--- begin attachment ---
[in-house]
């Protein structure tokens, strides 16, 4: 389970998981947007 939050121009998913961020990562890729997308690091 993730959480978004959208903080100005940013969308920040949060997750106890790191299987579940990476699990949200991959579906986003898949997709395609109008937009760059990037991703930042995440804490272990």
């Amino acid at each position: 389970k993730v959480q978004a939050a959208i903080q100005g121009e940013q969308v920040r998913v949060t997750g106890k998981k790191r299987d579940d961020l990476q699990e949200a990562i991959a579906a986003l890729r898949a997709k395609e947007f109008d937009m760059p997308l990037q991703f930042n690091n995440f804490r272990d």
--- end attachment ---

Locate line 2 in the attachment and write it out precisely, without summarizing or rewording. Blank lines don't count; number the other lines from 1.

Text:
């Protein structure tokens, strides 16, 4: 389970998981947007 939050121009998913961020990562890729997308690091 993730959480978004959208903080100005940013969308920040949060997750106890790191299987579940990476699990949200991959579906986003898949997709395609109008937009760059990037991703930042995440804490272990």